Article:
Advanced airway management

The AIRWAYS 2 study was a multi-centre, cluster-randomized clinical trial of paramedics from 4 ambulance services in England3. Paramedics were randomized 1:1 to use tracheal intubation (TI) or supraglottic airways (SGA) as their initial advanced airway management strategy.

The primary outcome was modified Rankin Scale score at hospital discharge or 30 days after out-of-hospital cardiac arrest, whichever occurred sooner. Modified Rankin Scale score was divided into 2 ranges: 0-3 (good outcome) or 4-6 (poor outcome; 6 = death). Secondary outcomes included ventilation success, regurgitation, and aspiration.

A total of 9296 patients (4886 in the SGA group and 4410 in the TI group) were enrolled. In the SGA group 6.4% had a good outcome vs 6.8% in the TI group (adjusted risk difference [RD], -0.6% [95% CI, -1.6%–0.4%]). Initial ventilation was successful in 87.4% in the SGA group compared to 79.0% in the TI group (adjusted RD 8.3% [95% CI 6.3%–10.2%]) Interestingly, patients randomized to receive TI were less likely to receive advanced airway management (77.6% vs 85.2%) than in the SGA group. The authors put this down to OOHCA not always occurring where there is adequate access to intubate. Regurgitation and aspiration were not significantly different between groups (regurgitation 26.1% in SGA group vs 24.5% in the TI group [RD 1.4% [95% CI -0.6%–3.4%], aspiration 15.1% vs 14.9% RD 0.1% [95% CI, -1.5%–1.8%]).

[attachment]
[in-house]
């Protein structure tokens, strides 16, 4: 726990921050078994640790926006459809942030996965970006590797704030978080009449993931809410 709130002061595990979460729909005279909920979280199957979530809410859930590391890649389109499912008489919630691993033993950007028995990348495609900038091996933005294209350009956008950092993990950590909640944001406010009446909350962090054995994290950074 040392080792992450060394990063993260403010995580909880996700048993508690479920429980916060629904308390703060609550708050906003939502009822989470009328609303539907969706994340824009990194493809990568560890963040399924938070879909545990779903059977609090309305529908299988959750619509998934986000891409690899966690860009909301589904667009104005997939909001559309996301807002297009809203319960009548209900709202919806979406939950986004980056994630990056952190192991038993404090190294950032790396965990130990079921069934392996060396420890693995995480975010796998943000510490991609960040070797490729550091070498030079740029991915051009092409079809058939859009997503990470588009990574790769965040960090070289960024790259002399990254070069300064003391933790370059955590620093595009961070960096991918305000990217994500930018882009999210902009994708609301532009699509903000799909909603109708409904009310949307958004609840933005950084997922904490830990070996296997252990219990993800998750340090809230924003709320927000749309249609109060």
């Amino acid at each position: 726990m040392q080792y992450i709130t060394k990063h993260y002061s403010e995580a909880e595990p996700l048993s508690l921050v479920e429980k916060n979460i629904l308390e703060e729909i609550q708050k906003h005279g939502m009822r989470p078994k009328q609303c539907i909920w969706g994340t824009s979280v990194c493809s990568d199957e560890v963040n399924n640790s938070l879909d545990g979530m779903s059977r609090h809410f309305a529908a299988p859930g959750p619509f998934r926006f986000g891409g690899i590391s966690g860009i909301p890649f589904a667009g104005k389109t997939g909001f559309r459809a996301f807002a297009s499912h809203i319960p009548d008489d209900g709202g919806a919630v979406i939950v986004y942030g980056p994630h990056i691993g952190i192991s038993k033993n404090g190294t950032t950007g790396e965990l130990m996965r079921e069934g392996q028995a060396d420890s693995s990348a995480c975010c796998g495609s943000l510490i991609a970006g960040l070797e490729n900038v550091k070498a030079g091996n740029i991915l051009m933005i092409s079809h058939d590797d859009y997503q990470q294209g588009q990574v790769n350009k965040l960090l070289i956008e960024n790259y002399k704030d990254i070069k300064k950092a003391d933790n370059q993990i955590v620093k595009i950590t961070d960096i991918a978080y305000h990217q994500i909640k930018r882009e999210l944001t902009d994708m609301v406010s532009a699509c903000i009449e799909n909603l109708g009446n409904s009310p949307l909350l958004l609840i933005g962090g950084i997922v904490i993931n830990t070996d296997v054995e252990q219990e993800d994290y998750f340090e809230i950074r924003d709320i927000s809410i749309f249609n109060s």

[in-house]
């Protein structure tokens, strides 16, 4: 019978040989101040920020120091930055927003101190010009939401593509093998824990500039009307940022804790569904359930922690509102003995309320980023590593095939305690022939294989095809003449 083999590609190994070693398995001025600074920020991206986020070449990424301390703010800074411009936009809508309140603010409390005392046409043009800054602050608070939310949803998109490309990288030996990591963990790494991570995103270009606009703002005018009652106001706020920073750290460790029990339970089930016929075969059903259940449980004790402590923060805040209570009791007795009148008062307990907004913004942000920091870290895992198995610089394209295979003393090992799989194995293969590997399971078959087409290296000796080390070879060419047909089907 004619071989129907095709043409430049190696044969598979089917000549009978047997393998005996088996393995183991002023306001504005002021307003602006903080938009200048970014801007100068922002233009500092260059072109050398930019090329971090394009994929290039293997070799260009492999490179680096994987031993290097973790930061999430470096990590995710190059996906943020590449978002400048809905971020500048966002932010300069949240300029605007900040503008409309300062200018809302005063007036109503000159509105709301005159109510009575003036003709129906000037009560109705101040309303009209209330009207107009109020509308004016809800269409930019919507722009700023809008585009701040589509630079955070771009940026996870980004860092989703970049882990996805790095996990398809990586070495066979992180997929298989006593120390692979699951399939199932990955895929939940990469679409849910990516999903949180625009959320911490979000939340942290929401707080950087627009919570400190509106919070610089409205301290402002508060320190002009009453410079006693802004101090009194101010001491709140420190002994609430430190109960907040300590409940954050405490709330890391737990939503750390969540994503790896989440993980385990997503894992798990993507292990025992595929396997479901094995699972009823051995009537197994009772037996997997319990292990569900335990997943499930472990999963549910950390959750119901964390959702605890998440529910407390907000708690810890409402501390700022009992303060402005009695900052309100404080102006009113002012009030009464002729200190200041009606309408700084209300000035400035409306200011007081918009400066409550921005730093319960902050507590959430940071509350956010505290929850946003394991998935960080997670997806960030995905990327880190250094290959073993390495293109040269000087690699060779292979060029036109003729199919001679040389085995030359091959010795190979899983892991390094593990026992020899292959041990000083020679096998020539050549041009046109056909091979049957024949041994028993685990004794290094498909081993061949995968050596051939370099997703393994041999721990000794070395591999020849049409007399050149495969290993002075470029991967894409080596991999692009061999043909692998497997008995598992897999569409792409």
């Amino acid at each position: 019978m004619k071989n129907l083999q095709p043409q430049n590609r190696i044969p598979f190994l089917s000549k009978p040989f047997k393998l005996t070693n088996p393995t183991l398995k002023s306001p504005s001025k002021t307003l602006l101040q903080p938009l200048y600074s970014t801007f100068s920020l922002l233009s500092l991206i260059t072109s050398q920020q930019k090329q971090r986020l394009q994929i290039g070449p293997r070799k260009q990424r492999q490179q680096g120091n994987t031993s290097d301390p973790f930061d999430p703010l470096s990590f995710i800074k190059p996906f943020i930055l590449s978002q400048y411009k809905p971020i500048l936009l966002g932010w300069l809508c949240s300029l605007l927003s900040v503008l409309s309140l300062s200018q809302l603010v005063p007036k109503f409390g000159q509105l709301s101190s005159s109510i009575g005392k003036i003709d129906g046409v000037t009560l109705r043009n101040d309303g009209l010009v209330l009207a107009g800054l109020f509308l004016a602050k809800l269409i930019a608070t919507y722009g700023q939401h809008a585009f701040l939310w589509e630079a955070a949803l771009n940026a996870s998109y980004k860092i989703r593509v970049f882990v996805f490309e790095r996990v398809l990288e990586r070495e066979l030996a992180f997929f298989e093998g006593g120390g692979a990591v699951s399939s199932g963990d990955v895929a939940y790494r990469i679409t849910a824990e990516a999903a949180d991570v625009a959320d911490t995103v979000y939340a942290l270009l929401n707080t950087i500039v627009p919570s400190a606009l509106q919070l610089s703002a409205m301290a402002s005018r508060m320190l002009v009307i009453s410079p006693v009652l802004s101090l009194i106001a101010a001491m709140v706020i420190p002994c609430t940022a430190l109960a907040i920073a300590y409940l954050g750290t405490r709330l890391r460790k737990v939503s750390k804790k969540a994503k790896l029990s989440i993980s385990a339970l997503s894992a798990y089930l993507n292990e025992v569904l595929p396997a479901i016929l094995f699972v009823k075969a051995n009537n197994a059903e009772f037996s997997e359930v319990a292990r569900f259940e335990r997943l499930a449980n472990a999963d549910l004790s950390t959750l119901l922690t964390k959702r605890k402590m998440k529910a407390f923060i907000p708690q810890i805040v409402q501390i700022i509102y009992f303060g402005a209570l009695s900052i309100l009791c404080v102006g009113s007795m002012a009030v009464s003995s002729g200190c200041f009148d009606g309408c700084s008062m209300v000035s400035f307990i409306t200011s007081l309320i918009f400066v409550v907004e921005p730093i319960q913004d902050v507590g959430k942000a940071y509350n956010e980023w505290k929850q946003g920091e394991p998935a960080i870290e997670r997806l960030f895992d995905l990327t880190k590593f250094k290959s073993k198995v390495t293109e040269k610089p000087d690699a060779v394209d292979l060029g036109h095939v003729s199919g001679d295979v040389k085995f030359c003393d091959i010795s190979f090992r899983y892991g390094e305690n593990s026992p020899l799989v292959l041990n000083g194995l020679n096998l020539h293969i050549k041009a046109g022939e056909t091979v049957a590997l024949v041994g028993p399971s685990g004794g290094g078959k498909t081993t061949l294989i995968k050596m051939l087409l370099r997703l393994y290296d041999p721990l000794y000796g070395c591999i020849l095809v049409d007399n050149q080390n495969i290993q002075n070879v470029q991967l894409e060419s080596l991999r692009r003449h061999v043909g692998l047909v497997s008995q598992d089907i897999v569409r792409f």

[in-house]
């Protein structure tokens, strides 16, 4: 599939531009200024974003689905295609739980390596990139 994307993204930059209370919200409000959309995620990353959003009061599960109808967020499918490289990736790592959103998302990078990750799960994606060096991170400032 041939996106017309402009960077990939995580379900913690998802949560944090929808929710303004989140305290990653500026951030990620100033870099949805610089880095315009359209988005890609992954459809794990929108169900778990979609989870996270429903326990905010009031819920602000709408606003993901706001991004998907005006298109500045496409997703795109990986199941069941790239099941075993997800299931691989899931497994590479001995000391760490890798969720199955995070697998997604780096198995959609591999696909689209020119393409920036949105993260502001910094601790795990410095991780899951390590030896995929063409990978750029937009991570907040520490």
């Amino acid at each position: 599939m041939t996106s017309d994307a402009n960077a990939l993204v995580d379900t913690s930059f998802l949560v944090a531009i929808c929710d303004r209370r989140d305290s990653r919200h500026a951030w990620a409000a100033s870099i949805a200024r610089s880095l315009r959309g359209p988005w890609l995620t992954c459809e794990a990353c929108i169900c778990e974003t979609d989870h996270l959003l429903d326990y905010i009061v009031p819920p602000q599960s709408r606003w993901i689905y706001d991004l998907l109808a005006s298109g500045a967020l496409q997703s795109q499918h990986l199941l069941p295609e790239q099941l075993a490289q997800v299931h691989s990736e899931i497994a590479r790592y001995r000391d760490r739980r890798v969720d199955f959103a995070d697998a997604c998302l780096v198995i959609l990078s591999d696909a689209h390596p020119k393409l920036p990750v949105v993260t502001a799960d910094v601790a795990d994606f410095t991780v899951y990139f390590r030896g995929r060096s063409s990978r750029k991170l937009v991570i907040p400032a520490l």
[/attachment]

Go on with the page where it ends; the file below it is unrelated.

The authors conclude that amongst patients with out-of-hospital cardiac arrest, randomization to a strategy of advanced airway management with a supraglottic airway device compared with tracheal intubation did not result in a favourable functional outcome at 30 days.3